Alwaght- On June 20, the Iraqi Kurdistan region’s President Nechirvan Barzani arrived in Baghdad for a two-day visit to talk with the central government officials.
Aside from the discussions Barzani had with the prime minister, the president, and parliament speaker, his meeting with Hadi al-Amiri, the head of the Fatah parliamentary coalition, was important. The eye-catching point at the meeting was that during his discussions with al-Amiri, Barzani expressed his advocacy to the parliament’s bill to expel the foreign forces from the country, passed on January 5.
This comes while over the past few months, the Erbil political leaders brazenly said that they oppose the withdrawal of the American forces from the country, making it clear to Baghdad that they are against the parliamentary resolution.
Now regardless of if Barzani’s comments about the bill are serious are fall under a political game, the question is that what is the most appropriate approach Erbil should take concerning the US expulsion from Iraq amid political and economic predicament the autonomous Kurdish region is living?
Kurds and the US: A history of betrayal and disloyalty
The most serious date of the emergence of the strategic bonds between the US and Kurds was the 1960s and 1970s. In September 1961, Mostafa Barzani, the leader of the Kurdistan Democratic Party (KDP), declared a comprehensive rebellion against the central government led at the time by Abdul Karim Qassem. The outcome was a several-year strenuous conflict with various presidents of Iraq including Abdul Salam Arif, Abdul Rahman Arif, and Ahmed Hassan al-Bakr. It was from the mid-1960s that, by the mediation of the monarchy-ruled, pro-Western Iran, the US initiated its special support for the Kurds.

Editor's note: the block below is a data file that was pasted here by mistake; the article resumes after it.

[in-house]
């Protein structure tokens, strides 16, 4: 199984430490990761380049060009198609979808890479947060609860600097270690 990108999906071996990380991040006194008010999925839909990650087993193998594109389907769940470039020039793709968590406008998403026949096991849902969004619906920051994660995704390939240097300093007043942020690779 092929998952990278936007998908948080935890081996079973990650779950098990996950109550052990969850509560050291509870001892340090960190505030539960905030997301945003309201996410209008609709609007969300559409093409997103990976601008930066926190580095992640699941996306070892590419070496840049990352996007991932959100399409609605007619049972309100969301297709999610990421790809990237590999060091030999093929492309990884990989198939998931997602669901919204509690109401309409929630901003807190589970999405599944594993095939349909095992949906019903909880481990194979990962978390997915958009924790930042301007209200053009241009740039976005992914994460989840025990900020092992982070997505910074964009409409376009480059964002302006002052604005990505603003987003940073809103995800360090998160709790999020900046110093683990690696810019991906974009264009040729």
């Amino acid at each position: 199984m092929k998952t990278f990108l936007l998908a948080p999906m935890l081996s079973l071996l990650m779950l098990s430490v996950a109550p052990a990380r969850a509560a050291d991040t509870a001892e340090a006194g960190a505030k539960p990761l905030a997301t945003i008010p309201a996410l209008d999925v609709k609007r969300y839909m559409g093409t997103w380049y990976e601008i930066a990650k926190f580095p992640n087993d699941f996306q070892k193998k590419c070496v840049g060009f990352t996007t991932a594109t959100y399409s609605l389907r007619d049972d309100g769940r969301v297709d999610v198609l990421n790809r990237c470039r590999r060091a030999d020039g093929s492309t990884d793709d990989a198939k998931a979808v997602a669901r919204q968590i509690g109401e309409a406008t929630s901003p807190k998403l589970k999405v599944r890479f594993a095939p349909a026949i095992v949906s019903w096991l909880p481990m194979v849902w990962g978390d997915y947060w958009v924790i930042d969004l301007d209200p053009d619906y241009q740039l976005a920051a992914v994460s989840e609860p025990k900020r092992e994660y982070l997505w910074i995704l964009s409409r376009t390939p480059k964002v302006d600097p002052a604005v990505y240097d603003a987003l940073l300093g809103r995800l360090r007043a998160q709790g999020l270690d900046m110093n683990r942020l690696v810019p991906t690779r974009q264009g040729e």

Since then, the Kurds developed the belief and narration that it was under the US support and alliance with the Americans that they can reach their rights or even establish an independent state. Some sources cite Mostafa Barzani saying “to reach out dreams and wishes, we have to always set our hope on the alliance with the US.”
However, just contrary to the Kurdish optimism, in 1975, the US government announced that it no longer wanted to support the Kurds. Henry Kissinger was cited as saying at that he even did not know who the Kurds were. In the same year of the US betrayal of the Kurds, Baghdad and Tehran signed what is known as Algiers Agreement to settle border disputes. The result was a big defeat to the Iraqi Kurds.
Rise of an autonomous region in northern Iraq and trust in Washington after Saddam rule
As the Kurds renewed their trust in the US, in the late 1980s, during which a heavy armed uprising was underway by the Kurds against the central government and Saddam even bombed with chemical weapons the Kurdish-majority regions including Halabja village and live-buried thousands of civilians, the American administration at the time took no moves to protect the Kurds despite clear evidence of crimes against them. Finally, under the international public opinion pressure, a no-fly zone, which covered the area north of the 36th parallel, was enforced and the United Nations Security Council recognized autonomous region to the Kurds according to 688 resolution.